Meanwhile, in the example shown in JP-A-2003-156728, the backlight of the LED elements is configured to be separated into the plurality of regions. Furthermore, the light-emission brightness uniformity between the regions is secured by the diffuser alone.

This securing of the light uniformity by the diffuser alone may be sufficient for a LCD used for a camcorder shown in this example. This securing, however, is insufficient in a LCD for large-sized liquid-crystal TVs or a monitor-purpose LCD. This situation requires implementation of further countermeasures.

It is an object of the present invention to solve the problems and issues like this. Namely, it is the object of the present invention to provide a low-cost and high-performance lighting unit and lighting modules which exhibit none of the picture-quality degradation such as the light nonuniformity, and a high picture-quality liquid-crystal display using these unit and modules.

In the present invention, in order to accomplish the above-described object, there is provided a lighting unit whose area is implemented into a large area by assembling a plurality of lighting modules in a flat-surface-like manner, wherein electrical connectors of each lighting module are positioned in such a manner that the electrical connectors face each side of each lighting module. Also, the electrical connectors are basically positioned in such a manner that the electrical connectors face portions other than places at which normal lines are pulled down onto each side of each lighting module from the most-outer circumference of each light-source component. Also, the electrical connectors face two sides opposed to each other, and are positioned at the same position in a direction perpendicular to the two sides. Also, the electrical connectors are positioned in such a manner that the electrical connectors are opposed to each other when the same lighting modules are made adjacent to each other by being made successive in a flat-surface manner.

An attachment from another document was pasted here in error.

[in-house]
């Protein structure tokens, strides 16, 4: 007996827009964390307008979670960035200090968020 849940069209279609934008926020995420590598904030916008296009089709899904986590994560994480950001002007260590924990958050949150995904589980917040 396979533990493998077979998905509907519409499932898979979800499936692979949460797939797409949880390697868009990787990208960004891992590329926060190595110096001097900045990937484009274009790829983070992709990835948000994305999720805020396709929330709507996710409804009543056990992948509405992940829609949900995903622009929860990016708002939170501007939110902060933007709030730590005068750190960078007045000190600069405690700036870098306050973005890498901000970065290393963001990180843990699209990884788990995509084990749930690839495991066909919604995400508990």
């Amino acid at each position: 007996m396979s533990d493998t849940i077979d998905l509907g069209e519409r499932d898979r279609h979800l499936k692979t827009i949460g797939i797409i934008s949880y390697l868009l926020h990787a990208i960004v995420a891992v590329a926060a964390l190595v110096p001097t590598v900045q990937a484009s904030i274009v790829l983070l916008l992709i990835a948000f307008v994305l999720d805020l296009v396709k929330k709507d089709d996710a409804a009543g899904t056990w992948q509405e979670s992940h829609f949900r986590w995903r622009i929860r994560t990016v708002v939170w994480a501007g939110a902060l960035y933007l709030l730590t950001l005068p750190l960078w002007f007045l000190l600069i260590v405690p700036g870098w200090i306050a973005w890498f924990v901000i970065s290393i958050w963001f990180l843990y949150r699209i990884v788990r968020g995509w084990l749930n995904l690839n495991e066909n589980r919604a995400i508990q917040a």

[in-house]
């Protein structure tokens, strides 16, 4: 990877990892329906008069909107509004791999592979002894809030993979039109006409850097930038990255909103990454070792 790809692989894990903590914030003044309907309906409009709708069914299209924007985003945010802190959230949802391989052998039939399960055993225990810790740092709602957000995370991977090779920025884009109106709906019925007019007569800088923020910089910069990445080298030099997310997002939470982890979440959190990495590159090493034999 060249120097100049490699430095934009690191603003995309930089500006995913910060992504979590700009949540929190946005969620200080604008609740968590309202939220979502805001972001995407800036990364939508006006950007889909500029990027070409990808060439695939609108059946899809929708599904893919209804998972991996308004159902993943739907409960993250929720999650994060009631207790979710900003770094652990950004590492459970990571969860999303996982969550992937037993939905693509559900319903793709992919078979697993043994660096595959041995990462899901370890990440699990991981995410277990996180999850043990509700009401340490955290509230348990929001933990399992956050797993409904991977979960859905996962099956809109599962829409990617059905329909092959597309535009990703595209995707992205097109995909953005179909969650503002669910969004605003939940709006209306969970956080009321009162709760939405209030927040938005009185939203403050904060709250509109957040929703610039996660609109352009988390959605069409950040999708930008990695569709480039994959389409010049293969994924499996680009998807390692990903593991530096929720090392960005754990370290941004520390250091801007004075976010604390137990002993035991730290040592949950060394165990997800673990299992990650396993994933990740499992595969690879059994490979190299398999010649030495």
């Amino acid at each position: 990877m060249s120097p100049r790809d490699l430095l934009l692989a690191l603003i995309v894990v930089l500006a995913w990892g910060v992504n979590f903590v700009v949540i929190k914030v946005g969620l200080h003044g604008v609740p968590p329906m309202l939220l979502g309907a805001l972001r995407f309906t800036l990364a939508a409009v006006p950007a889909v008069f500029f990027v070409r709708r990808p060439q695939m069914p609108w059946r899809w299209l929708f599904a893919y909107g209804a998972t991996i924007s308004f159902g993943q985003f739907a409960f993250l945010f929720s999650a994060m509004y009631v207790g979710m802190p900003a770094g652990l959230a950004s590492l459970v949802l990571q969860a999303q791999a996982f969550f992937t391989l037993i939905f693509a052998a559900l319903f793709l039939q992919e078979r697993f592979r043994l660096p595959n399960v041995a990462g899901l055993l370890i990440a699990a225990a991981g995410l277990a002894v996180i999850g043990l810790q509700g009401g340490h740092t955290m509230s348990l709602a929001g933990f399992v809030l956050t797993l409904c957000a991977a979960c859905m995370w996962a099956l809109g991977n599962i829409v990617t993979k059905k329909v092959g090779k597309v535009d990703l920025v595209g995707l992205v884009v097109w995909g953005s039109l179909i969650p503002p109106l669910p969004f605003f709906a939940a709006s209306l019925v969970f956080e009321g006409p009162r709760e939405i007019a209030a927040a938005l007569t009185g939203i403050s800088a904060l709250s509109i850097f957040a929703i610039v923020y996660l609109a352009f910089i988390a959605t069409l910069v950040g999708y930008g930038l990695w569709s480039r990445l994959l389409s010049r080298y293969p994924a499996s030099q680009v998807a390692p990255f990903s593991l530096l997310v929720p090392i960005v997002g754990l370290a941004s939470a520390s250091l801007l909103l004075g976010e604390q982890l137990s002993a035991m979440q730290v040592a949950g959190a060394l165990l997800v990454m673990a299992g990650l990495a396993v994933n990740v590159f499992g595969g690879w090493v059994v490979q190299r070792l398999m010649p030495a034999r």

At the upper portion of each light-source component positioned in each lighting module, a flat surface is formed which is parallel to the lighting-module flat surface. Preferably, the outside configuration of each lighting module is a rectangle. Also, the aspect ratio is equal to about 16:9 or about 4:3, and the diagonal size is equal to an integral multiple of about 1 inch (1 inch≈25.4 mm).

In the lighting unit and lighting modules according to the present invention, and the liquid-crystal display using these unit and modules, as a backlight whose area is implemented into the large area by assembling the plurality of lighting modules in the flat-surface-like manner, the outside configuration of each lighting module is made geometrically similar to the outside configuration of the LCD. Also, the size of each lighting module is made equal to an integral multiple of inch size which is often used as the diagonal size of the LCD. As a result, increasing or decreasing the number of the lighting modules to be used allows the lighting modules to be made adaptable for use as backlights for LCDs having different sizes. This allows mass production of the lighting modules as standardized products, thereby making it possible to implement the cost lowering.

Also, the electrical connectors are not positioned between each light-source component and each side of each lighting module. As a result, it becomes possible to position the light-source components with a substantially equal spacing between the respective lighting modules as well. This allows an enhancement in the light-emission uniformity.

As having been explained so far, the liquid-crystal display using the low-cost and high light-uniformity lighting unit and lighting modules allows implementation of a high picture quality with a low cost and without the picture-quality degradation.

Other objects, features and advantages of the invention will become apparent from the following description of the embodiments of the invention taken in conjunction with the accompanying drawings.